Obviously several different factors must be considered when researching the effects of road salt on amphibians and their ecosystems. A few of the aspects that should be considered are the presence (amount) of salt, whether soil is shallow or not, and seasonal precipitation. According to researchers in the Biology department at Virginia Commonwealth University, road salt is applied in at least twenty-six states and a number of European countries even though the impacts of NaCl on amphibians and their ecosystems remains fundamentally unknown (Karraker,Gibbs, & Vonesh, 2008). Studies indicate that the relevancy of aquatic sustainability is linked to road salt concentration amounts in the amphibians’ environment as well as their sensitivity to these changes due to exposure to NaCl.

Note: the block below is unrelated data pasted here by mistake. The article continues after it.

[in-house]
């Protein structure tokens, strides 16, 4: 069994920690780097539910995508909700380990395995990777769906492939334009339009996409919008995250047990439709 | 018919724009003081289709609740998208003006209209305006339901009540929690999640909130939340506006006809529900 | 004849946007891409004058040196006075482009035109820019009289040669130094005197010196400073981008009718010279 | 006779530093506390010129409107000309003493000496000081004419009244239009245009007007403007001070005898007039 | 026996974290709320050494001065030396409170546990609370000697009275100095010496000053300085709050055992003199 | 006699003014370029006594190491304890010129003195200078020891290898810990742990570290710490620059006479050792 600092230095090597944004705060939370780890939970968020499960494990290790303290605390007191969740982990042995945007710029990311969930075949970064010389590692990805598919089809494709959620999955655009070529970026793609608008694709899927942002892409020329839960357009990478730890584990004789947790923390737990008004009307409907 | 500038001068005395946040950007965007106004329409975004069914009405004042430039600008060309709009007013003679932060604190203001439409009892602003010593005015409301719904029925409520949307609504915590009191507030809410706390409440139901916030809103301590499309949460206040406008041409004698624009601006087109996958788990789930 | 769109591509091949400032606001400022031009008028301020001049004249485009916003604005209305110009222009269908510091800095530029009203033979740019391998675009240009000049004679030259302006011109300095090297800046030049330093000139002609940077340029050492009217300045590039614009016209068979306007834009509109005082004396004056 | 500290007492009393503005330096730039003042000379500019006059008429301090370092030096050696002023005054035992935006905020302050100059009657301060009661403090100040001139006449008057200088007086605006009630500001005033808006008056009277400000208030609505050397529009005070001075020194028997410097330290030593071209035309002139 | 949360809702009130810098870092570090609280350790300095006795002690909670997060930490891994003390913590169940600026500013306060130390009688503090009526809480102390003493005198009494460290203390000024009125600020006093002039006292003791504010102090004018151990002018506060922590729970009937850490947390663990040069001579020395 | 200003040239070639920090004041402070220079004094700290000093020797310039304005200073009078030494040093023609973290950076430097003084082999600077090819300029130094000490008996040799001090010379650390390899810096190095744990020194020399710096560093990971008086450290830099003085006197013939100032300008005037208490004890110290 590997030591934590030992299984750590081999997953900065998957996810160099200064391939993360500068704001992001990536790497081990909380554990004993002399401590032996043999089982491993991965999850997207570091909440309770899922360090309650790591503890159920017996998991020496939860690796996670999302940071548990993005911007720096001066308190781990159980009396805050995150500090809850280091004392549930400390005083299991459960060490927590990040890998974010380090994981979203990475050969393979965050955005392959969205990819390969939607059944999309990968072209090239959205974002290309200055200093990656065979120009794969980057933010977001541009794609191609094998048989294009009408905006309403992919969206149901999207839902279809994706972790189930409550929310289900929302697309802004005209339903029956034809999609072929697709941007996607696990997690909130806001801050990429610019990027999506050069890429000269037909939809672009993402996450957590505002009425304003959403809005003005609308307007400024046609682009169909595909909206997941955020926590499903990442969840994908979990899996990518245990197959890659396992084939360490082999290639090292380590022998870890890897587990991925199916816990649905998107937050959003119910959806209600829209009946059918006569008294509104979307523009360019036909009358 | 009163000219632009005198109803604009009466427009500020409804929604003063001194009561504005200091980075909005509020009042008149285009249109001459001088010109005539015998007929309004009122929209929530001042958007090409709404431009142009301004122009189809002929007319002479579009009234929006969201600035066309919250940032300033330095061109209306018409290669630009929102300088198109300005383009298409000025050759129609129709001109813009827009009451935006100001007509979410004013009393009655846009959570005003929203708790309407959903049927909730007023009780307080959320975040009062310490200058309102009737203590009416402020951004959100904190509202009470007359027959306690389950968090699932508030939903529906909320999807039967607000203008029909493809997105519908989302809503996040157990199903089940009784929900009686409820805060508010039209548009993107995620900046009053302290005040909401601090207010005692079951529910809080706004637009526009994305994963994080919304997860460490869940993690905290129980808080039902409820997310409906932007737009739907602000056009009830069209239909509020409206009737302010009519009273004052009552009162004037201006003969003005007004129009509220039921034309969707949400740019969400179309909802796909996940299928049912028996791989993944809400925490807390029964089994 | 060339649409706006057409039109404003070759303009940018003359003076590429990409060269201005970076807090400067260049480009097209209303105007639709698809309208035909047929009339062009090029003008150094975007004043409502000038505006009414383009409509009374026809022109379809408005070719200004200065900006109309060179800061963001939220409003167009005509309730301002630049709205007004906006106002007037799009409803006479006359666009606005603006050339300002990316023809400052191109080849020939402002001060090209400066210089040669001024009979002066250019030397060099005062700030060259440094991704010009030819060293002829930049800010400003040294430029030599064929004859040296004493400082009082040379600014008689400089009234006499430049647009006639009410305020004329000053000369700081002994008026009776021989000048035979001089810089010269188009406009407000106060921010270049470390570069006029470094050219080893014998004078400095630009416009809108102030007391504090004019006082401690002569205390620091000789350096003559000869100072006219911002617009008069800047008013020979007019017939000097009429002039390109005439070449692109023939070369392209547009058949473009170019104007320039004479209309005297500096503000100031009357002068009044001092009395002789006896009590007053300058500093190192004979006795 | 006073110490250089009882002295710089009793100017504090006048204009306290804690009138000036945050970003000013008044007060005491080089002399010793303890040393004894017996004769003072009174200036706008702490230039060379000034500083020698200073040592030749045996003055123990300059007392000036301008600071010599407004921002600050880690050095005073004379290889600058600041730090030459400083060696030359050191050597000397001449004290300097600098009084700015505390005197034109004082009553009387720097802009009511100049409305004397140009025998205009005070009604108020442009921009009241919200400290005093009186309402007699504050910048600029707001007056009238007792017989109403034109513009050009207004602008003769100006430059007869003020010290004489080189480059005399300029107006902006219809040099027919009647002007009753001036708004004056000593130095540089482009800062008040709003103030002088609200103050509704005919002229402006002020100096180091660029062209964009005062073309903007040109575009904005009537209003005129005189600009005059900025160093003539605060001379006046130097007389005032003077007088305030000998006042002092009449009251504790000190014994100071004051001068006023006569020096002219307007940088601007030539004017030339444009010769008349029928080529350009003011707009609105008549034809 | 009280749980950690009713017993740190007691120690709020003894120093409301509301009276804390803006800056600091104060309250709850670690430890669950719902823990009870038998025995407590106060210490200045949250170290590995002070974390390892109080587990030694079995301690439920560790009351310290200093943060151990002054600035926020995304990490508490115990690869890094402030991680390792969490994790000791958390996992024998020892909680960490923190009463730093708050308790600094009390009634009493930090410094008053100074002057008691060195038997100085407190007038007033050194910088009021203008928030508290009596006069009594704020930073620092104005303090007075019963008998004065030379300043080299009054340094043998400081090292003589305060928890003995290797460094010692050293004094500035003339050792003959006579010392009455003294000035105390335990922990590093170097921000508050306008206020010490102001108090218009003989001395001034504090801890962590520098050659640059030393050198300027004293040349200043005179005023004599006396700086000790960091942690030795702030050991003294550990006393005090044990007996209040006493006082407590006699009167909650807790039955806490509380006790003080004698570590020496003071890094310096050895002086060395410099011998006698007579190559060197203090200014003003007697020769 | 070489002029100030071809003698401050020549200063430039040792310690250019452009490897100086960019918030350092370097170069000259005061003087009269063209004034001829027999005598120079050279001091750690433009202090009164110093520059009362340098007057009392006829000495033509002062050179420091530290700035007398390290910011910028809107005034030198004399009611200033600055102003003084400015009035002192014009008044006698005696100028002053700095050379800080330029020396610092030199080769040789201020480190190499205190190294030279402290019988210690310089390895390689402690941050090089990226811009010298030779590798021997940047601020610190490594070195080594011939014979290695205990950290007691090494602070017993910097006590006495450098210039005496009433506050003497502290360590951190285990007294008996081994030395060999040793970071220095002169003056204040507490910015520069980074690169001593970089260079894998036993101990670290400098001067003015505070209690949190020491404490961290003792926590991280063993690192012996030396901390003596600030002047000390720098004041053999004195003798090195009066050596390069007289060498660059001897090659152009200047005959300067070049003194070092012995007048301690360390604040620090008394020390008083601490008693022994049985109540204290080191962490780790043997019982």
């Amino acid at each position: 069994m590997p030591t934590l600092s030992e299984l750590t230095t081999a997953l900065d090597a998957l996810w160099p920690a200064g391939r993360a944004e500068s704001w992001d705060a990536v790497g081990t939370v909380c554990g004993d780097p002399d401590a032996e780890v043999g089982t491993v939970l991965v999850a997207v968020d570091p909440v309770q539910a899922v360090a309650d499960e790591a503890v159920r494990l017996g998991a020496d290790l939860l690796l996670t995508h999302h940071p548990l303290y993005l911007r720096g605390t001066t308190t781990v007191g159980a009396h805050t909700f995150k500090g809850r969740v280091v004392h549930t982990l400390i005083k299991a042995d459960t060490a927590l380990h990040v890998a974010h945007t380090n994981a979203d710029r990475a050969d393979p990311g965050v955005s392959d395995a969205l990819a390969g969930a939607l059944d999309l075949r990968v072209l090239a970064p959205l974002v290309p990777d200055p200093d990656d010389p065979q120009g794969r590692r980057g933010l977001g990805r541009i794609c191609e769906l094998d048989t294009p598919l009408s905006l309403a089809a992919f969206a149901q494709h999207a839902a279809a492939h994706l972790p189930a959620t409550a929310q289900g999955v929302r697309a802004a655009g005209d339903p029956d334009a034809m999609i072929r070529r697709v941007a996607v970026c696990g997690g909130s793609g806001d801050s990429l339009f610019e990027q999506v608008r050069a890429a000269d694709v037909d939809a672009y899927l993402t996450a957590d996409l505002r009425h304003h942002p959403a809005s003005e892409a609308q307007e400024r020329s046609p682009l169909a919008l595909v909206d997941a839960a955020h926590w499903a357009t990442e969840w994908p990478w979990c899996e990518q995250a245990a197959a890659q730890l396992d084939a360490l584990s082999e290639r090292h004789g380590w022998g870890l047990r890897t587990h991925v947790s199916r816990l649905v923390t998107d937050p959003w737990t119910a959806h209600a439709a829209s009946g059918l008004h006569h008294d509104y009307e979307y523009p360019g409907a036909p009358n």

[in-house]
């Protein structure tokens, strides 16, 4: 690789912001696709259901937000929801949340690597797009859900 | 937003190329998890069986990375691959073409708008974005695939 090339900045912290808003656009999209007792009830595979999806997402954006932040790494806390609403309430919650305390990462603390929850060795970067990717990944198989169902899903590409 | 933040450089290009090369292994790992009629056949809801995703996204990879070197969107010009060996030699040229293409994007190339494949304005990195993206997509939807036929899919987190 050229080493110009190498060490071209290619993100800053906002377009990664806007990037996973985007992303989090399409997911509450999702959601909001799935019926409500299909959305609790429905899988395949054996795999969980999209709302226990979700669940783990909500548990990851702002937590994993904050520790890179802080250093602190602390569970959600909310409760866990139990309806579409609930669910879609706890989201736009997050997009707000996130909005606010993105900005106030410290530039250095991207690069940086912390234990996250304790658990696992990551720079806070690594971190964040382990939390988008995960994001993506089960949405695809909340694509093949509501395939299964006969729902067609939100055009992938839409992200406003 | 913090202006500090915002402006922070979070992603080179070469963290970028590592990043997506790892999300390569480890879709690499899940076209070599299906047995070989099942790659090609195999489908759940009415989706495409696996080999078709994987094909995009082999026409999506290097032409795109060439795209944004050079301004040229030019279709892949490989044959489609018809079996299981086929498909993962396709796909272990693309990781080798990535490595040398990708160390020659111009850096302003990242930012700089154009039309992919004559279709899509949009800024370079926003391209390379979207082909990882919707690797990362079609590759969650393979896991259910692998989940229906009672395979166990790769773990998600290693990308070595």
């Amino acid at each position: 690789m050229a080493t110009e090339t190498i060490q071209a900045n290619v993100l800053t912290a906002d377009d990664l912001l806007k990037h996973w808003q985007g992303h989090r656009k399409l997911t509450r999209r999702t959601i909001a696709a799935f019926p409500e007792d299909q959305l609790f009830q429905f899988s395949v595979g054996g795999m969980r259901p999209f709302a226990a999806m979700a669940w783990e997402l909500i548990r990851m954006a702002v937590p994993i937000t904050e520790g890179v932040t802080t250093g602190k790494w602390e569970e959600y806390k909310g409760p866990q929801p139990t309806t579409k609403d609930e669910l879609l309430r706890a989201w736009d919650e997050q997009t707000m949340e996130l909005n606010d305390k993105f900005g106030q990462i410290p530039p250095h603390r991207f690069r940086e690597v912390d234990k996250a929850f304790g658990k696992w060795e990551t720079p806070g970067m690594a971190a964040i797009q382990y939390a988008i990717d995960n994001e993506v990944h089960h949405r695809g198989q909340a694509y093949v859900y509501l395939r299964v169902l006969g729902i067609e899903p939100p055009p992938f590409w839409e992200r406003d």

The study conducted by Virginia Commonwealth University focused on the spotted salamander and the wood frog. Both species are considered vernal-pond-breeding amphibians because their reproductive habitats are temporary pools of water (Karraker et al., 2008). The study concluded that road salt traveled at least 172 miles from the highways of the Adirondack Mountain Region of New York into wetlands. In the case of the spotted salamander, salt was found to have a negative impact during the egg and larva stage of development. This finding lead researches to the conclusion that, “…salt exposure may lead to local extinction” in the surrounding areas (Karraker et al., 2008). On the other hand, the wood frog faired a bit better, but not by much. The greater the distance the wood frog was from the pollution the better its chances of survival became. This is true for the spotted salamander, too; however, it is less resistant to NaCl than the wood frog is. Overall, the greatest destructive impact to the spotted salamander and the wood frog occurs within fifty miles of where the run-off occurs. This finding correlates with factors such as larva density and roadside distance (Karraker et al., 2008). Notably, this led scientists in the Biology department at Virginia Commonwealth University to recommend, “…reducing application of road salt near wetlands with high conductivity levels” (Karraker et al., 2008).